The Fifth Estate report indicated other corporate behemoths, such as General Motors, AT&T, and Time Warner, that have been "seduced"in the past by trafficking in hardcore porn through their subsidiaries.

So what's the problem? Joe or Jane Average can vote with a remote or a mouse. No one is forced to watch any of this stuff. The argument is convincing on the face of it, but it leaves out one important variable. Children.

This leads us, naturally enough, to the topic of Britney Spears, and a performance several years back in Vancouver. The bubblegum diva is on-stage. She's doffed her duds for a bra-and-miniskirt pole dance, after which hundreds of gallons of water rain down on her from the overhead rigging. She commences to shower on-stage, and launches into her big hit, Baby One More Time. "At the end of the song," writes a reviewer from the entertainment weekly
The Georgia Straight, "four inflatable condom things flanking the stage slowly become erect...(with)... a couple of cannons firing arena-filling geysers into the air."

It all sounds like mindless fun, with the cannon-spunk counterpointing the teen queen's supposed celebrity-virginity of the time. But considering the lip-synching singer had a target audience largely comprised of prepubescent girls, with thousands of them present in the audience, you might wonder exactly what messages are being sent in such performances and why.

In the past 20 years, the demographic for sex-related consumer markets has expanded, subsuming the elementary school years. In fact, lust has gone so mainstream that many of us accept this sort of thing - a Gap ad with overtly erotic content, for example - as our culture's background noise. The megacorporations are as ready to push sexual imagery on kids as they are to offer stronger fare for an adult audience. This is different, and is some ways more troubling, than the straightforward problem of Internet porn - it's the market-endorsed sexualization of the very young.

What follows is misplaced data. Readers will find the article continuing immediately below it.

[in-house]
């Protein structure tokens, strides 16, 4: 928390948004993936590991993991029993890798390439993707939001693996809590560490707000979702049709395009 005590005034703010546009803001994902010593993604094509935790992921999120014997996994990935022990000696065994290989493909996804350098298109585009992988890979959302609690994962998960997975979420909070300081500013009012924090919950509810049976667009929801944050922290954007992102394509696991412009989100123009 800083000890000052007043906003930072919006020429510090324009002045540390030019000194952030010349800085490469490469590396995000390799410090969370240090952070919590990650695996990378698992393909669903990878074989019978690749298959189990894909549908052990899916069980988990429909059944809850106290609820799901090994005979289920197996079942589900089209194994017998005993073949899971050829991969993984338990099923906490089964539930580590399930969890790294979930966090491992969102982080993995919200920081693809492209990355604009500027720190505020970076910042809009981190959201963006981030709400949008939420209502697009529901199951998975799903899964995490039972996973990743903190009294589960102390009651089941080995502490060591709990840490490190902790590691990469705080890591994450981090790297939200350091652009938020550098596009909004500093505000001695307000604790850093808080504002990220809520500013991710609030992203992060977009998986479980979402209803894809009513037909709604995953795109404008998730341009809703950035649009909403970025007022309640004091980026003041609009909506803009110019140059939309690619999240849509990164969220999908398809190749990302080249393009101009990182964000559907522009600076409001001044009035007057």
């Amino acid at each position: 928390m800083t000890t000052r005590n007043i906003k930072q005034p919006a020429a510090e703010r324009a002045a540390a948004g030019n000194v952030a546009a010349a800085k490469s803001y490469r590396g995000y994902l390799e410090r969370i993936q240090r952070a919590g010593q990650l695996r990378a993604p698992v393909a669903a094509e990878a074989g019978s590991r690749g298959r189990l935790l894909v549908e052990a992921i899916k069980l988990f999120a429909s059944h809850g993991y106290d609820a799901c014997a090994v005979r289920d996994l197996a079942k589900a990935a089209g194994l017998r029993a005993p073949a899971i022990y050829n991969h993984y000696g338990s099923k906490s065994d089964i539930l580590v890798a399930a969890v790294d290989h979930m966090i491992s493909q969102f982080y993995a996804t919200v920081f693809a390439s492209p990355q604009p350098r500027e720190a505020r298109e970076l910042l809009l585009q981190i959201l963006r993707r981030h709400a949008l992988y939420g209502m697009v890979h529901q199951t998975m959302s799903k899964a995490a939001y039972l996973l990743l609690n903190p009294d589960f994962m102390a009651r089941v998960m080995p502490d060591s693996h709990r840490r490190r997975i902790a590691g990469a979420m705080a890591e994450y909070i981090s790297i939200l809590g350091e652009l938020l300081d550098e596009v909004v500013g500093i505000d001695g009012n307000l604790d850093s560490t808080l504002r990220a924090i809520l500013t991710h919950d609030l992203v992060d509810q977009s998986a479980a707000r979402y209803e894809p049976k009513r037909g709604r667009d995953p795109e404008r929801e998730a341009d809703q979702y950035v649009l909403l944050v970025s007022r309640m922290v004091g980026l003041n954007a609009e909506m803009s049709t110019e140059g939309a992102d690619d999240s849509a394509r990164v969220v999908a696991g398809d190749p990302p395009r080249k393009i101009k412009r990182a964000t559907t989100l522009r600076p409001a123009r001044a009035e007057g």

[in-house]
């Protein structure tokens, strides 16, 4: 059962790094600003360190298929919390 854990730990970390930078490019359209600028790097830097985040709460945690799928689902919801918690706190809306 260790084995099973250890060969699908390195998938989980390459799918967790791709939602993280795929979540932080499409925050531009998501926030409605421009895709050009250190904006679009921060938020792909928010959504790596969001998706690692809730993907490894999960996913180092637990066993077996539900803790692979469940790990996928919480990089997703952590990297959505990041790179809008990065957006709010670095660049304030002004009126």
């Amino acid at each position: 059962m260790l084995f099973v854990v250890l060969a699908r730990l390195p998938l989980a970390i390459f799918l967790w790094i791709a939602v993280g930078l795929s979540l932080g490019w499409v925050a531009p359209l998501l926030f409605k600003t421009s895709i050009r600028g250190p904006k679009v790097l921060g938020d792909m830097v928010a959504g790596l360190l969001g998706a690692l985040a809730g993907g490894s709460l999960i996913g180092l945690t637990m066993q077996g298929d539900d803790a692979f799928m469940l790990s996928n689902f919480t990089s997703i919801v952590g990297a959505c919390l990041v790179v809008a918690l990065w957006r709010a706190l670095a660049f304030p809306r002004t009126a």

"Sex sells tween fashion," announces a recent story
in The Vancouver Sun, describing how thong underwear and Playboy Bunny logos are part of a new fashion trend aimed at young girls. Marketers pitch fashion brands with names like Porn Star, Hot Buns, and TNA. According to reporter Kerry Gold, "at a West Vancouver elementary school, it's cool for a girl to show her black bra strap underneath her tank or tube top."

For more than a decade, MuchMusic and MTV have portrayed girls in heels and bikinis, bumping and grinding in accompaniment to the bass-heavy strut of cock-rock and hip-hop. For young girls, is this the payoff of decades of feminism, buying into the semiotics of the strip bar and the back alley? By the time the Spice Girls came around to grab the tween female market share, pre-pubescent girls were insisting on makeup and nail polish. "In 1998, the year the Spice Girls were at their peak, tweens spent $1.4 billion per year," according to Gold. "In 2002, the figure had gone up to $1.7 billion per year."

(When my sister went shopping for her daughter at a high-end boutique specializing in fashions for 8-12 year olds, she was dismayed to discover padded bras in the store. She indicated to the staff this was inappropriate for children, and the what's-your-problem-lady response from a clerk speaks volumes: "well, the kids seem to like them!")

Marketers have found an Eldorado in barely formed libidos, and not incidentally, studies indicate kids are having sex at younger ages, and music, television and fashion are implicated in the trend.

In his book
The Disappearance of Childhood, sociologist Neil Postman points out that the free and easy commodification of desire - not just in advertising. but in cable programming and prime time shows - erases an important distinction between the universe of the child and the adult:

"One might say that the main difference between an adult and a child is that the adult knows about certain facets of life - its mysteries, its contradictions, its violence, its tragedies - that are not considered for children to know. As children move toward adulthood, we reveal these secrets to them in ways we believe they are prepared to manage. That is why there is such a thing as children's literature." Postman writes that television, with its round-the-clock programming, makes this arrangement impossible. "Television requires a constant supply of novel and interesting information to hold its audience," he adds.